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Working memory, executive function and impulsivity in Internet-addictive disorders: a comparison with pathological gambling

Published online by Cambridge University Press:  24 September 2015

Zhenhe Zhou*
Department of Psychiatry, Wuxi Mental Health Center of Nanjing Medical University, Jiangsu Province, P.R. China Wuxi Tongren International Rehabilitation of Hospital, Nanjing Medical University, Jiangsu Province, P.R. China
Hongliang Zhou
Grade 2013 class 3, Basic Medicine College of Liaoning Medical University, Liaoning Province, P.R. China
Hongmei Zhu
Department of Psychiatry, Wuxi Mental Health Center of Nanjing Medical University, Jiangsu Province, P.R. China Wuxi Tongren International Rehabilitation of Hospital, Nanjing Medical University, Jiangsu Province, P.R. China
Zhenhe Zhou, Department of Psychiatry, Wuxi Mental Health Center of Nanjing Medical University, 156 Qianrong Road, Wuxi 214151, Jiangsu Province, P.R. China. Tel: +86-13358118986; Fax: +86-510-83012201; E-mail:



The purpose of the present study was to test whether individuals with Internet addiction disorder (IAD) presented analogous characteristics of working memory, executive function and impulsivity compared with pathological gambling (PG) patients.


The subjects included 23 individuals with IAD, 23 PG patients and 23 controls. All of the participants were measured with the digit span task, Wisconsin Card Sorting Test, go/no-go task and Barratt Impulsiveness Scale-11 (BIS-11) under the same experimental conditions.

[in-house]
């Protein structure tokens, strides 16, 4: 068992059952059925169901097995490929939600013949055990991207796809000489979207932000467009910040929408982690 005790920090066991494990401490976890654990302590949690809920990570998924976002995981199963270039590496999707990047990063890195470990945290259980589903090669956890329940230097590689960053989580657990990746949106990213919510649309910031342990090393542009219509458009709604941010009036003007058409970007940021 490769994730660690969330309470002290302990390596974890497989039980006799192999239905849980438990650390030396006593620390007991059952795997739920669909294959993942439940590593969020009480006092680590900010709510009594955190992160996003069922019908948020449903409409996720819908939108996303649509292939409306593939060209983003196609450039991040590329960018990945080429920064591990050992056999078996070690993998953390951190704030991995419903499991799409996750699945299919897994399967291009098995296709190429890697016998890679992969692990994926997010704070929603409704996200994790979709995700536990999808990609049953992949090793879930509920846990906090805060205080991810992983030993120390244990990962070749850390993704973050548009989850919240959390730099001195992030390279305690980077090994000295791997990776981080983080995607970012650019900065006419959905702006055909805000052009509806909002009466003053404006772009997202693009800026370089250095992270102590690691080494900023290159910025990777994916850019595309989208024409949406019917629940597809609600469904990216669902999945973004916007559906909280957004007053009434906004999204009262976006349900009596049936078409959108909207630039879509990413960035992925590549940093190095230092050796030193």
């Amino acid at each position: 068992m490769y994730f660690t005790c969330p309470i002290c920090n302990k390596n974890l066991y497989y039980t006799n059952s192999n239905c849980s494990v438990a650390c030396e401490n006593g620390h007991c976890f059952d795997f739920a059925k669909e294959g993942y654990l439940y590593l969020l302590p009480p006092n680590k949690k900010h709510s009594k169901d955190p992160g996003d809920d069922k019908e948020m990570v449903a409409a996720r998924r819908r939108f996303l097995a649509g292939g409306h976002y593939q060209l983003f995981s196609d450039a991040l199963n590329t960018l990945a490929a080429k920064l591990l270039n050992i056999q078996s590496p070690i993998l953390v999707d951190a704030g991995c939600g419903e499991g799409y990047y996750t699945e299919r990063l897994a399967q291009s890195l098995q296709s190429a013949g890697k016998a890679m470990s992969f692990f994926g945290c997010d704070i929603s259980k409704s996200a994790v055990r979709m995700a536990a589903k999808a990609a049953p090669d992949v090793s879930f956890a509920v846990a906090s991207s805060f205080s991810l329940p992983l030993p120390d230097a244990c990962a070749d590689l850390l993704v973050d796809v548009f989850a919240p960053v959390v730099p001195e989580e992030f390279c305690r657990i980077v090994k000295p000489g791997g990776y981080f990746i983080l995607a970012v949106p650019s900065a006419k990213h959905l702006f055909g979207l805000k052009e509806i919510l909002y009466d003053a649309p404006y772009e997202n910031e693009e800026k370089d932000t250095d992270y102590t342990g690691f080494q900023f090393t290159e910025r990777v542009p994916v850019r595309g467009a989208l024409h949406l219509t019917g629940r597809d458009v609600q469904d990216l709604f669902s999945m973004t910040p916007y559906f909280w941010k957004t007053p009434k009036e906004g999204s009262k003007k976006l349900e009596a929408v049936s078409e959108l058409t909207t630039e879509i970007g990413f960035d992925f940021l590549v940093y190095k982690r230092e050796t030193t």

The results of this study showed that the false alarm rate, total response errors, perseverative errors, failure to maintain set and BIS-11 scores of both the IAD and PG groups were significantly higher than that of the control group. In addition, the forward scores and backwards scores, percentage of conceptual level responses, number of categories completed and hit rate of the IAD and PG groups were significantly lower than that of the control group. Furthermore, the false alarm rate and BIS-11 scores of the IAD group were significantly higher than those of PG patients, and the hit rate was significantly lower than that of the PG patients.


Individuals with IAD and PG patients present deficiencies in working memory, executive dysfunction and impulsivity, and individuals with IAD are more impulsive than PG patients.

Original Articles
© Scandinavian College of Neuropsychopharmacology 2015 

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These authors are co-first authors.


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